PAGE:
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Old 01-20-2015, 07:44 AM   #21
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I carried an unmounted spare to Alaska trailing 21 other rigs. Only tire problems were blowouts on fivers that carried spares. Have not needed a spare on my DP in almost 12yrs/over 90k miles. Even road service could not have helped in remote British Columbia when we blew a hydraulic hose because we were 300 miles from cell phone service. I patched it together w/parts I had w/me, but even remote areas had some very creative repair guys who were normally pretty quick to help.
Paul (KE5LXU) ...was fulltimin', now parttimin'
'03 Winnebago UA 40e / '17 Jeep Grand Cherokee toad
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Old 01-20-2015, 09:04 AM   #22
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When I bought my MH in 2005 (with no spare) I decided to buy a spare to carry with me. Wrapped it in plastic-on-a-spool from Home Depot and with three nylon cargo straps secured it between the frame rails under the aft end of my Workhorse chassis.

That spare went 65,000 miles with me until I had a blowout (determined to be a faulty new tire by Michelin) on I-95 in GA. Road service changed it and I was on my way about 20 minutes ater his arrival.

Having a correct sized spare was cheap insurance for when I did need it. If I never would have needed it, it still would have been worth it to me.

'14 Winnebago Vista 35F, '14 GMC Terrain
BlueOx Towing Pkg, SMI Stay-n-Play
49 States & 7 Provinces visited in MH | WIT W112365
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Old 01-20-2015, 08:32 PM   #23
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Originally Posted by Mr_D View Post
In our case we have 275/70's on the rear and 305/70's on the front so that won't work for us. A lot of rigs don't have the same size tires all the way around either.
For me, I'd then carry the 275/70 for the front. If a rear tire wasn't available, as an 'emergency tactic' only, you could still remove the blown rear and get off a main road or highway. A lot of extra weight on the one remain dual tire, but I've seen it done and naturally, I'm not suggesting driving any real distance.

Blown front not available, you're stuck, and not going anywhere for a day or two.
Ricardo Tegarini
2005 Itasca Sunova
Workhorse Chassis W20
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Old 01-21-2015, 07:07 AM   #24
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Originally Posted by Hikerdogs View Post
In almost all cases the offset of the mounting plate on the rim is the same for front, rear inner, and rear outer wheels. The inner duals and front tires are mounted with the plate offset to the outside. The outer duals are mounted with the offset to the inside.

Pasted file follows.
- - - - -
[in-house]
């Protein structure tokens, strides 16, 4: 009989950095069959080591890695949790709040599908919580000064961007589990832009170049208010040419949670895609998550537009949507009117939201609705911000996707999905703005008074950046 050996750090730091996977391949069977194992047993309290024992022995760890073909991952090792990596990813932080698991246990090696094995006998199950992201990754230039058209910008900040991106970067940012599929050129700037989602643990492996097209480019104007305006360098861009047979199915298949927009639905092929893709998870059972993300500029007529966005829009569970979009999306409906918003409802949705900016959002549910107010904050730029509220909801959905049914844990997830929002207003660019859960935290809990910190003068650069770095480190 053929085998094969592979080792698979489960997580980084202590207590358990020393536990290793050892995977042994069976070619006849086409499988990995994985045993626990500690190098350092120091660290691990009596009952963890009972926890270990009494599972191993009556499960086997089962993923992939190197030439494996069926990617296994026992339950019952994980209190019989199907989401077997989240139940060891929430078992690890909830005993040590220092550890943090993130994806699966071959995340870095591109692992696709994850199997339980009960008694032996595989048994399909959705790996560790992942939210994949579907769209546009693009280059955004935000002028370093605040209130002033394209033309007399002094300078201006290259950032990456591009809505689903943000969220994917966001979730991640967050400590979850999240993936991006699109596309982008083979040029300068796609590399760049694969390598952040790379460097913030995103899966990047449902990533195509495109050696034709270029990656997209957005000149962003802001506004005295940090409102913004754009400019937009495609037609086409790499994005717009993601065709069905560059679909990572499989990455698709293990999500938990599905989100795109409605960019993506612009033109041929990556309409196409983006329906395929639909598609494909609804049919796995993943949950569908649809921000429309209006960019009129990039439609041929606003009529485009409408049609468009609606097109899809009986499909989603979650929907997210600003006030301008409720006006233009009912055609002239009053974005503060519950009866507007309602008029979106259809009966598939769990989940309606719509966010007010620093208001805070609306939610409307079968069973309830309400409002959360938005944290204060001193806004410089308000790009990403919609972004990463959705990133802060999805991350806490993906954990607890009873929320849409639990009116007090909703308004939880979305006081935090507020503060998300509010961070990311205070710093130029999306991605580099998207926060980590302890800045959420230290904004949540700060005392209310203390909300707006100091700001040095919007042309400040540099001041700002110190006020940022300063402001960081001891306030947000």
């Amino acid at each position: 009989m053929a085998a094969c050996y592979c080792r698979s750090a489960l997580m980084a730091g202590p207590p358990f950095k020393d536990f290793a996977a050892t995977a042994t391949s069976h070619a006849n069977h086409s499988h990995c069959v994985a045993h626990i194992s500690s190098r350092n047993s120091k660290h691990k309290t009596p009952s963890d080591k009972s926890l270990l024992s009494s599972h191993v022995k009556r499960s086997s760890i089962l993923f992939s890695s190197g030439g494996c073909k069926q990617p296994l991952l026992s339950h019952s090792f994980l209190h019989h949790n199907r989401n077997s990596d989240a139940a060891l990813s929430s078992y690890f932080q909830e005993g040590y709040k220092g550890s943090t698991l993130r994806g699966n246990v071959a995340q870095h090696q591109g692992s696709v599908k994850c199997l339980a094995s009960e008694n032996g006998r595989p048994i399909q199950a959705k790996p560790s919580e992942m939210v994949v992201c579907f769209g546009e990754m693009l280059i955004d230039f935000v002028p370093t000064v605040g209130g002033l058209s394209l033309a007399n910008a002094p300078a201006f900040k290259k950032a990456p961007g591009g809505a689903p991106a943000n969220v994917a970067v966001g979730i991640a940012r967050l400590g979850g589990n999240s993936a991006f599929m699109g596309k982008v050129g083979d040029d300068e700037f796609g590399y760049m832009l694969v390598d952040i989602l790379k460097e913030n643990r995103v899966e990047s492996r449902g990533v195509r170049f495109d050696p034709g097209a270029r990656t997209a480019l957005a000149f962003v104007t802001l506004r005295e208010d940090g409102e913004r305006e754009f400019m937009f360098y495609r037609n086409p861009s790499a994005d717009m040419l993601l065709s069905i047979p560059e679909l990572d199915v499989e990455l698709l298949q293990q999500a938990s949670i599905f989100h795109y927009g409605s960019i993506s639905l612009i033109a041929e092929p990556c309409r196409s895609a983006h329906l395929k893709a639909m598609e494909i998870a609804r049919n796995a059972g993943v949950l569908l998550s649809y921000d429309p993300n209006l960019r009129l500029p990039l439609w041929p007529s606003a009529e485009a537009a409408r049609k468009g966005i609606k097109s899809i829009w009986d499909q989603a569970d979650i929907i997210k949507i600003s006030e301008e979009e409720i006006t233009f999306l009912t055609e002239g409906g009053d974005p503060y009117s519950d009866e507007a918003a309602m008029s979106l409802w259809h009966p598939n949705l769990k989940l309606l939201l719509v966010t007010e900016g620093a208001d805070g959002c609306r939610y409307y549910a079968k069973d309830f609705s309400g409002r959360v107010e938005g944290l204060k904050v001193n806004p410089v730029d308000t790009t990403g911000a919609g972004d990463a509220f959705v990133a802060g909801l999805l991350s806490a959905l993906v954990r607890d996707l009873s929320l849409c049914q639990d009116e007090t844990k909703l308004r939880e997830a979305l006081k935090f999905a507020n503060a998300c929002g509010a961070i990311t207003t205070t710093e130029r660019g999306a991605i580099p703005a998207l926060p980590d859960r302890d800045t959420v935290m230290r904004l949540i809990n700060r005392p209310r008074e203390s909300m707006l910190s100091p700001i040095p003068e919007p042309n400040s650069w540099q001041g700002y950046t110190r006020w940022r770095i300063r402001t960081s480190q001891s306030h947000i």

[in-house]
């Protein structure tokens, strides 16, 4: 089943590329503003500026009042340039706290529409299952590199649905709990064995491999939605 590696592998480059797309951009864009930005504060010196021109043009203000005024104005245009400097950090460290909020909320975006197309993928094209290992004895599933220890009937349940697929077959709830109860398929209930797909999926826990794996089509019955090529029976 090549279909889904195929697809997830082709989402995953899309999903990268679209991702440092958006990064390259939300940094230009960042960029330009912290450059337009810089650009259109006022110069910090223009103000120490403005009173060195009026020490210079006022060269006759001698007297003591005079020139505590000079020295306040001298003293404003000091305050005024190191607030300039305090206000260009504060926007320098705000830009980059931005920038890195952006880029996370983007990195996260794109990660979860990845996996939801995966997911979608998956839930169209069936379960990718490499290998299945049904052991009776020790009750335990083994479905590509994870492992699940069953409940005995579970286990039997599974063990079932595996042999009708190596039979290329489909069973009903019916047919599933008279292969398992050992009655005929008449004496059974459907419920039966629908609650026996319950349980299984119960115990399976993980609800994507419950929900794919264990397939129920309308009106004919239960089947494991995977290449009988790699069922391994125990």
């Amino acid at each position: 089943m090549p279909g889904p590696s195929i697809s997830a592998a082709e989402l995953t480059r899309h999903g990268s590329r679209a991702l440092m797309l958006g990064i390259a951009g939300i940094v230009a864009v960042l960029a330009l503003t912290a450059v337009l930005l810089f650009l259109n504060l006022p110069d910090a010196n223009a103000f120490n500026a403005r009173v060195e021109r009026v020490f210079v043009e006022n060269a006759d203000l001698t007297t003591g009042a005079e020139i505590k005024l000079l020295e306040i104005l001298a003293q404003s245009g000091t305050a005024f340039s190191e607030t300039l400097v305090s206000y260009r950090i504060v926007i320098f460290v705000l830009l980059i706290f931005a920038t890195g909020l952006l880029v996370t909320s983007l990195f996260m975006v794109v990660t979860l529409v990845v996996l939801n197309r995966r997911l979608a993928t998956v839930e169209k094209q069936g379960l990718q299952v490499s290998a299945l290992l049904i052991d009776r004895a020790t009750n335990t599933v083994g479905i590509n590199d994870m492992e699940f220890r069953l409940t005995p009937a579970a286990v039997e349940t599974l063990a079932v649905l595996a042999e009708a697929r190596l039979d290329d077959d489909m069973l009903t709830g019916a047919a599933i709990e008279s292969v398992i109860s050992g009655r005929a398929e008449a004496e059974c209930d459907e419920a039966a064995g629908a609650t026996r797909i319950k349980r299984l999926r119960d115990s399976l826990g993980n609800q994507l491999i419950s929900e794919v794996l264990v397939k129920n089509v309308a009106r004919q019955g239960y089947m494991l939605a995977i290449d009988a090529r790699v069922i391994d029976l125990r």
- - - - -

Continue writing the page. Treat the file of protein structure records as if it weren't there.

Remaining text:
As for the difference between the thickness of steel and aluminum wheels, they will all fit on the wheel studs. If you replace an aluminum wheel with a steel one you just crank the lug nuts down a few more turns.
Thanks for setting me straight. I didn't know that. You must have personal/professional experience in this area.

But the fact still remains that I don't carry the equipment to handle the job of changing a tire on my coach. If I did I would still not want to carry a spare because of the size and weight. My rims are 22.5". As long as I am traveling in the lower US I feel safe knowing I have road service just a call away. Just handling that beast needs some wisdom that only experience can provide. I have neither in this case. (Nor the desire.)

Happy trails and tire changing.

Rick Y
Rick & Melissa Young & Dawson (RIP), 2011 Meridian 40U, FL XCL, ISL 380HP/DEF, Al 3000 MH, 2014 Honda CR-V, SMI AF1, Blue Ox TruCenter & tow equip.,EEZTire TPMS.
Servants On Wheels Ever Ready. Best job we ever paid to do . (full time volunteers)
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Old 01-21-2015, 05:43 PM   #25
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I have driven motorhomes for nearly forty years. In all that time, I have only had one blowout and that was due to fourteen year old tires. My advice is, unless you're going to Alaska or somewhere really remote with terrible highways, forget the spare and have a good roadside service plan. (and NEVER drive on old, cracked tires more than 10 years old)
06' Itasca Meridian 36g with CAT 350
2011 Jeep Wrangler 4-door
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Old 01-21-2015, 05:55 PM   #26
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I am in the camp of carry a spare. Preferably mounted, but unmounted works ok. This to ensure minimal interruption to a trip and precludes being charged a high price for a potentially unmatched tire.

No I don't plan on changing it myself. ERS handles that.

I have had three times a tire problem. Each time was relatively quick and easy to resolve with a telephone call and my spare.

There is not a right or wrong answer. YMMV and different strokes for different folks.
Vince and Susan
2011 Tiffin Phaeton 40QTH (Cummins ISC/Freightliner)
Flat towing a modified 2005 Jeep (Rubicon Wrangler)
Previously a 2002 Fleetwood Pace Arrow 37A and a 1995 Safari Trek 2830.
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